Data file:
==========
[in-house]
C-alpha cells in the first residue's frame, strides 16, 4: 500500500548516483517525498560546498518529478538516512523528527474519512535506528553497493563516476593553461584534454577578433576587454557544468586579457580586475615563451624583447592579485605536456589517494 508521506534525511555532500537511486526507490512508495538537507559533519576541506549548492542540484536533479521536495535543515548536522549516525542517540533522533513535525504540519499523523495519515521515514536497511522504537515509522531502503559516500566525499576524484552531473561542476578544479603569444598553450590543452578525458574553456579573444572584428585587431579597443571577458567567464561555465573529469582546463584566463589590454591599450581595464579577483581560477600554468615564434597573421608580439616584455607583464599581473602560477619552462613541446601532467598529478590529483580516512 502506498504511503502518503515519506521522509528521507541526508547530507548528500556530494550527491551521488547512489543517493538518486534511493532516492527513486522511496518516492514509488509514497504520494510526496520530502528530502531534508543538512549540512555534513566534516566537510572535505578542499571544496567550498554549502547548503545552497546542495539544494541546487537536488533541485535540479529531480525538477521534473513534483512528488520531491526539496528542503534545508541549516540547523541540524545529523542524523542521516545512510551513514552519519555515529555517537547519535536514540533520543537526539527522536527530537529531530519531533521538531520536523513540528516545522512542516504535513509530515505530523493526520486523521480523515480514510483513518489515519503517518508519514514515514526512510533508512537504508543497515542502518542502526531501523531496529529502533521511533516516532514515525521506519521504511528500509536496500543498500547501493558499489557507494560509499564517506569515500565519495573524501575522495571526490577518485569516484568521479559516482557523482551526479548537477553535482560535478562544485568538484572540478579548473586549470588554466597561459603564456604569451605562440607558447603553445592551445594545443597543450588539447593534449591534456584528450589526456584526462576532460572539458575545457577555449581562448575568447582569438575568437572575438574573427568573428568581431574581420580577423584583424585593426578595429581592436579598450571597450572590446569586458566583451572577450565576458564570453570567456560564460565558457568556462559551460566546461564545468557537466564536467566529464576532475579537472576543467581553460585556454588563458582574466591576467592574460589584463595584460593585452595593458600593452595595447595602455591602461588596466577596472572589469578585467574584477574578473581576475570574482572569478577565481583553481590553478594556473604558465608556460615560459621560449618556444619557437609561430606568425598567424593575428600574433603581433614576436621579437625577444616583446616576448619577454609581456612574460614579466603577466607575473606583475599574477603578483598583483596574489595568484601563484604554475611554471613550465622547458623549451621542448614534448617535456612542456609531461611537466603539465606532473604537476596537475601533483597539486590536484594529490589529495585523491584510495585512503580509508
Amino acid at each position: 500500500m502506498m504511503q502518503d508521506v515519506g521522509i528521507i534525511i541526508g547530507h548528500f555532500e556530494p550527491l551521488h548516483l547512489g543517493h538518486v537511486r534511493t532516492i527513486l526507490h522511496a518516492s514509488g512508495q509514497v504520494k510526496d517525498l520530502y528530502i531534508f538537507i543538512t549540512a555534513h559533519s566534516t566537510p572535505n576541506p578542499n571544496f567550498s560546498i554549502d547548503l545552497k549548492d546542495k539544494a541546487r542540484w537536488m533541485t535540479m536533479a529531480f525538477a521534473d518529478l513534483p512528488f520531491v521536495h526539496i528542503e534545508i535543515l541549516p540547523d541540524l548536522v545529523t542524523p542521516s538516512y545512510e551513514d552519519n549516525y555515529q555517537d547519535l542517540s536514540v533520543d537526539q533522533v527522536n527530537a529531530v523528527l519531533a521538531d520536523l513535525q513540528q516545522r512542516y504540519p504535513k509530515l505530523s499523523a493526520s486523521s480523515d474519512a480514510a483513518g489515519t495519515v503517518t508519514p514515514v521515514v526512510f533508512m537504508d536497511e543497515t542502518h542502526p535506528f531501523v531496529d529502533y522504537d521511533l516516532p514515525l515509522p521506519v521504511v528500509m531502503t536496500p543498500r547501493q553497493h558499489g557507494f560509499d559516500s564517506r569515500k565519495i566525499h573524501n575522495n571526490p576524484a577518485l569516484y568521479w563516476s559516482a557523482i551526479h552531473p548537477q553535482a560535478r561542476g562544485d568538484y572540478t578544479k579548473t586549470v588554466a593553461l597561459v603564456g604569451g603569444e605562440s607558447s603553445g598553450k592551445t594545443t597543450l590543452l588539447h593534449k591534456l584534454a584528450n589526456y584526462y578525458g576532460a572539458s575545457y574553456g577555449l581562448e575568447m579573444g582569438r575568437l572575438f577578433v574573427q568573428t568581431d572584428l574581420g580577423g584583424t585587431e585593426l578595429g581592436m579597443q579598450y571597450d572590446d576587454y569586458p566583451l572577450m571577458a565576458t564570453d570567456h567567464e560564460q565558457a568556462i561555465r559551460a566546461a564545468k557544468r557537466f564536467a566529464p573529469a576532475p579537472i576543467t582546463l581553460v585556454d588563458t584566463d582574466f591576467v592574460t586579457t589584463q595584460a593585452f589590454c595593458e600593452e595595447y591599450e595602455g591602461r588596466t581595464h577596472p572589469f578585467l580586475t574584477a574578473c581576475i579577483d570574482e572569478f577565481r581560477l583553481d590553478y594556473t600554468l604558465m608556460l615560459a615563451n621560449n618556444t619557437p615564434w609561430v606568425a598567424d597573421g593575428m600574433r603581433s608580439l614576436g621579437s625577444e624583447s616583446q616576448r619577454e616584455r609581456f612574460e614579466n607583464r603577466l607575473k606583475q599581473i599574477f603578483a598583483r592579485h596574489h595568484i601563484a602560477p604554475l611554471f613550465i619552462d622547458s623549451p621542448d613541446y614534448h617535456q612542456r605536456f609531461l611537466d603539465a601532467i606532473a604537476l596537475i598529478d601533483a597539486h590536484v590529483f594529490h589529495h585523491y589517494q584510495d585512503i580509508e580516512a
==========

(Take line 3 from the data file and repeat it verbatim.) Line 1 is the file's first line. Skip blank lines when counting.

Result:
Amino acid at each position: 500500500m502506498m504511503q502518503d508521506v515519506g521522509i528521507i534525511i541526508g547530507h548528500f555532500e556530494p550527491l551521488h548516483l547512489g543517493h538518486v537511486r534511493t532516492i527513486l526507490h522511496a518516492s514509488g512508495q509514497v504520494k510526496d517525498l520530502y528530502i531534508f538537507i543538512t549540512a555534513h559533519s566534516t566537510p572535505n576541506p578542499n571544496f567550498s560546498i554549502d547548503l545552497k549548492d546542495k539544494a541546487r542540484w537536488m533541485t535540479m536533479a529531480f525538477a521534473d518529478l513534483p512528488f520531491v521536495h526539496i528542503e534545508i535543515l541549516p540547523d541540524l548536522v545529523t542524523p542521516s538516512y545512510e551513514d552519519n549516525y555515529q555517537d547519535l542517540s536514540v533520543d537526539q533522533v527522536n527530537a529531530v523528527l519531533a521538531d520536523l513535525q513540528q516545522r512542516y504540519p504535513k509530515l505530523s499523523a493526520s486523521s480523515d474519512a480514510a483513518g489515519t495519515v503517518t508519514p514515514v521515514v526512510f533508512m537504508d536497511e543497515t542502518h542502526p535506528f531501523v531496529d529502533y522504537d521511533l516516532p514515525l515509522p521506519v521504511v528500509m531502503t536496500p543498500r547501493q553497493h558499489g557507494f560509499d559516500s564517506r569515500k565519495i566525499h573524501n575522495n571526490p576524484a577518485l569516484y568521479w563516476s559516482a557523482i551526479h552531473p548537477q553535482a560535478r561542476g562544485d568538484y572540478t578544479k579548473t586549470v588554466a593553461l597561459v603564456g604569451g603569444e605562440s607558447s603553445g598553450k592551445t594545443t597543450l590543452l588539447h593534449k591534456l584534454a584528450n589526456y584526462y578525458g576532460a572539458s575545457y574553456g577555449l581562448e575568447m579573444g582569438r575568437l572575438f577578433v574573427q568573428t568581431d572584428l574581420g580577423g584583424t585587431e585593426l578595429g581592436m579597443q579598450y571597450d572590446d576587454y569586458p566583451l572577450m571577458a565576458t564570453d570567456h567567464e560564460q565558457a568556462i561555465r559551460a566546461a564545468k557544468r557537466f564536467a566529464p573529469a576532475p579537472i576543467t582546463l581553460v585556454d588563458t584566463d582574466f591576467v592574460t586579457t589584463q595584460a593585452f589590454c595593458e600593452e595595447y591599450e595602455g591602461r588596466t581595464h577596472p572589469f578585467l580586475t574584477a574578473c581576475i579577483d570574482e572569478f577565481r581560477l583553481d590553478y594556473t600554468l604558465m608556460l615560459a615563451n621560449n618556444t619557437p615564434w609561430v606568425a598567424d597573421g593575428m600574433r603581433s608580439l614576436g621579437s625577444e624583447s616583446q616576448r619577454e616584455r609581456f612574460e614579466n607583464r603577466l607575473k606583475q599581473i599574477f603578483a598583483r592579485h596574489h595568484i601563484a602560477p604554475l611554471f613550465i619552462d622547458s623549451p621542448d613541446y614534448h617535456q612542456r605536456f609531461l611537466d603539465a601532467i606532473a604537476l596537475i598529478d601533483a597539486h590536484v590529483f594529490h589529495h585523491y589517494q584510495d585512503i580509508e580516512a